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Normal sadness is caused by upsetting or disappointing circumstances, and resolves over time. Clinical depression is influenced far more by inherited body chemistry than circumstances. It is hard for people who have not experienced clinical depression to understand its impact and severity.

Diagnosis of clinical depression

A diagnosis if based on one of the following two elements being present for at least two weeks:

  • depressed mood, or
  • the absence of pleasure or the ability to experience it – anhedonia.

In addition, at least five of the following ten symptoms must also occur:

  • feelings of overwhelming sadness, fear or lack of emotion
  • decreased interest in daily activities
  • changing appetite and marked weight gain or loss
  • disturbed sleep patterns
  • unintentional and purposeless movements
  • fatigue, mental or physical, and loss of energy
  • intense feelings of guilt, anxiety, hopelessness and worthlessness
  • trouble concentrating, making decisions or remembering
  • recurrent thoughts of death or suicide
  • fear of being abandoned by those closest.

Treatment of clinical depression

There are two primary modes of treatment, typically used in conjunction – medication and psychotherapy.


Most antidepressants are believed to work by slowing the removal of certain chemicals from the brain. These chemicals are called neurotransmitters (such as serotonin and norepinephrine). Neurotransmitters are needed for normal brain function and are involved in the control of mood and in other responses and functions, such as eating, sleep, pain, and thinking.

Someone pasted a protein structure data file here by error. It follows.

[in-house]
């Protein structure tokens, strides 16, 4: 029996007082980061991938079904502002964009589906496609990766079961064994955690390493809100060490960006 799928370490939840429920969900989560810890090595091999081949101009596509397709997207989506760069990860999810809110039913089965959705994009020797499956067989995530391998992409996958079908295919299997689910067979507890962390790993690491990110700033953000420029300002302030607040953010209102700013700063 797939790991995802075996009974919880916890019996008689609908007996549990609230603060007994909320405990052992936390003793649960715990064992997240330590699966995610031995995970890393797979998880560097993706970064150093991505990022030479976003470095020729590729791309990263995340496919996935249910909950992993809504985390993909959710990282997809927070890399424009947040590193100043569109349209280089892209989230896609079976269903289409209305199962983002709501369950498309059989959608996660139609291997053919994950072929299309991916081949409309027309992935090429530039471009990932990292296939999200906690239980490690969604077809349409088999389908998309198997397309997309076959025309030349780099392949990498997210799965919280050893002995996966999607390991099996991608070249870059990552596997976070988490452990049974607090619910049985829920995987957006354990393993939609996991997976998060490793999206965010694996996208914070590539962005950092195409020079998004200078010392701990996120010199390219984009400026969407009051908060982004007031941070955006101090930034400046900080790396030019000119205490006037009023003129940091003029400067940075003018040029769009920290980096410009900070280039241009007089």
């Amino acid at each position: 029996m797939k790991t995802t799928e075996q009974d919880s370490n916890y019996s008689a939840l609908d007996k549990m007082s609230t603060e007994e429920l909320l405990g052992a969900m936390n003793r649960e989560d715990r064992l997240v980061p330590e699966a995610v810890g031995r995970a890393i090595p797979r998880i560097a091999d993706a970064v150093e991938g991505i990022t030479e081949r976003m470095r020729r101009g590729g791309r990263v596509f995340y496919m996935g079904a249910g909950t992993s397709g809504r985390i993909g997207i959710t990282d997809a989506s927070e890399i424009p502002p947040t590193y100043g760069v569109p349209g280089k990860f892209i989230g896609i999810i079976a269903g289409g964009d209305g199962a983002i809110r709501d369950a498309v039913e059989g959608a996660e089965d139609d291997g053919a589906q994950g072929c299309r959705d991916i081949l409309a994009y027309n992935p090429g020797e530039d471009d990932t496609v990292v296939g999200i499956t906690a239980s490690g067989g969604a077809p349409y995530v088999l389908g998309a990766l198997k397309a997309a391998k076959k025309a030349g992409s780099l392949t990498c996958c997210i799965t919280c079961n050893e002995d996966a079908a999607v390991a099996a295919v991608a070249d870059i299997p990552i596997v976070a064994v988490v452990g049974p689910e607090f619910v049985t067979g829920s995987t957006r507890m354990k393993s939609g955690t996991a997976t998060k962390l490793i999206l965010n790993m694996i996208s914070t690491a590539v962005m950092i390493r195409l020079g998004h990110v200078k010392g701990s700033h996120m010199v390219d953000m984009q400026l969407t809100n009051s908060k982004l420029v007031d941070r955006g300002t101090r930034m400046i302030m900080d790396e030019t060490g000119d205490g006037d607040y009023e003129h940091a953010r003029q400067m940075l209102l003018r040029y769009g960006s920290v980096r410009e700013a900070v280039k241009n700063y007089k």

Antidepressants help people with depression by making the natural neurotransmitter chemicals more available to the brain. By restoring the brain’s chemical balance, antidepressants help relieve the symptoms of depression.


Therapy offers people the opportunity to identify the factors that contribute to their depression and to deal effectively with the psychological, behavioural, interpersonal and situational causes.

Skilled therapists aim to:

  • pinpoint the problems that contribute to depression
  • identify and assist with negative or distorted thinking patterns
  • explore learned thoughts and behaviours that contribute
  • help regain a sense of control and pleasure in life.

Suicide risk

Be aware of any signs of suicide risk. If suicidal thoughts are present it is important to encourage the person to seek help from a doctor or psychologist. Warning signs to look for include:

  • statements like “It would have been better if I had died”
  • making threats about committing suicide
  • having a plan for suicide and the means to achieve it are very strong indicators of intent and must be taken very seriously.

All suicidal comments need to be taken seriously and addressed but having a plan and the means to achieve it is a sign that professional help needs to be sought as a matter of urgency. If the situation is critical, call 000.

Further information

Beyond Blue – 1300 22 4636

Lifeline Australia 13 11 14 for 24/7 support

Sane Australia 1800 18 7263